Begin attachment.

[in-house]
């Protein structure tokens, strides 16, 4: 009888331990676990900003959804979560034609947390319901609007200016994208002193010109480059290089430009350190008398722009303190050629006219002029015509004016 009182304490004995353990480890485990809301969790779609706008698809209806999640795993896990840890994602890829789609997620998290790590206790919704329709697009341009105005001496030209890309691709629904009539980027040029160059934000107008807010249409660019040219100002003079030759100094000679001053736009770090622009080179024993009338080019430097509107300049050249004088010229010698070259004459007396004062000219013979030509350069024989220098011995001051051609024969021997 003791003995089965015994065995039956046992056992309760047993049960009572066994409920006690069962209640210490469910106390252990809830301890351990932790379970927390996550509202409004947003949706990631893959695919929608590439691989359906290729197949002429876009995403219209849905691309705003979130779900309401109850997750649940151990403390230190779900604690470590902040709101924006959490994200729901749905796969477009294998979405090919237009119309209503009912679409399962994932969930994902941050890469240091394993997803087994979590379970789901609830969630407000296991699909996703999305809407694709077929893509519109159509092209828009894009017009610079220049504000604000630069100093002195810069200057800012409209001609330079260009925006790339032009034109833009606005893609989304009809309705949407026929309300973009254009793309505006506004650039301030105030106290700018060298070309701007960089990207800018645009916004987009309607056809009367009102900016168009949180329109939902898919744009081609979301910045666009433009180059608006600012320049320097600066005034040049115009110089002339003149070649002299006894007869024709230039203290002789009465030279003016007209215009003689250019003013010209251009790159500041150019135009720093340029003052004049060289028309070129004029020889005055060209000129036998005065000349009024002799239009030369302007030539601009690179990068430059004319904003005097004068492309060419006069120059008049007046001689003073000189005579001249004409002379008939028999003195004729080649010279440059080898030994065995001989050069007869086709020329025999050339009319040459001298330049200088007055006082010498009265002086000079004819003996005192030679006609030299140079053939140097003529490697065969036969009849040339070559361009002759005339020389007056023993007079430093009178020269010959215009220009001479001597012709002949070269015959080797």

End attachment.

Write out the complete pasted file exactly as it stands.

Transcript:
[in-house]
């Protein structure tokens, strides 16, 4: 009888331990676990900003959804979560034609947390319901609007200016994208002193010109480059290089430009350190008398722009303190050629006219002029015509004016 009182304490004995353990480890485990809301969790779609706008698809209806999640795993896990840890994602890829789609997620998290790590206790919704329709697009341009105005001496030209890309691709629904009539980027040029160059934000107008807010249409660019040219100002003079030759100094000679001053736009770090622009080179024993009338080019430097509107300049050249004088010229010698070259004459007396004062000219013979030509350069024989220098011995001051051609024969021997 003791003995089965015994065995039956046992056992309760047993049960009572066994409920006690069962209640210490469910106390252990809830301890351990932790379970927390996550509202409004947003949706990631893959695919929608590439691989359906290729197949002429876009995403219209849905691309705003979130779900309401109850997750649940151990403390230190779900604690470590902040709101924006959490994200729901749905796969477009294998979405090919237009119309209503009912679409399962994932969930994902941050890469240091394993997803087994979590379970789901609830969630407000296991699909996703999305809407694709077929893509519109159509092209828009894009017009610079220049504000604000630069100093002195810069200057800012409209001609330079260009925006790339032009034109833009606005893609989304009809309705949407026929309300973009254009793309505006506004650039301030105030106290700018060298070309701007960089990207800018645009916004987009309607056809009367009102900016168009949180329109939902898919744009081609979301910045666009433009180059608006600012320049320097600066005034040049115009110089002339003149070649002299006894007869024709230039203290002789009465030279003016007209215009003689250019003013010209251009790159500041150019135009720093340029003052004049060289028309070129004029020889005055060209000129036998005065000349009024002799239009030369302007030539601009690179990068430059004319904003005097004068492309060419006069120059008049007046001689003073000189005579001249004409002379008939028999003195004729080649010279440059080898030994065995001989050069007869086709020329025999050339009319040459001298330049200088007055006082010498009265002086000079004819003996005192030679006609030299140079053939140097003529490697065969036969009849040339070559361009002759005339020389007056023993007079430093009178020269010959215009220009001479001597012709002949070269015959080797």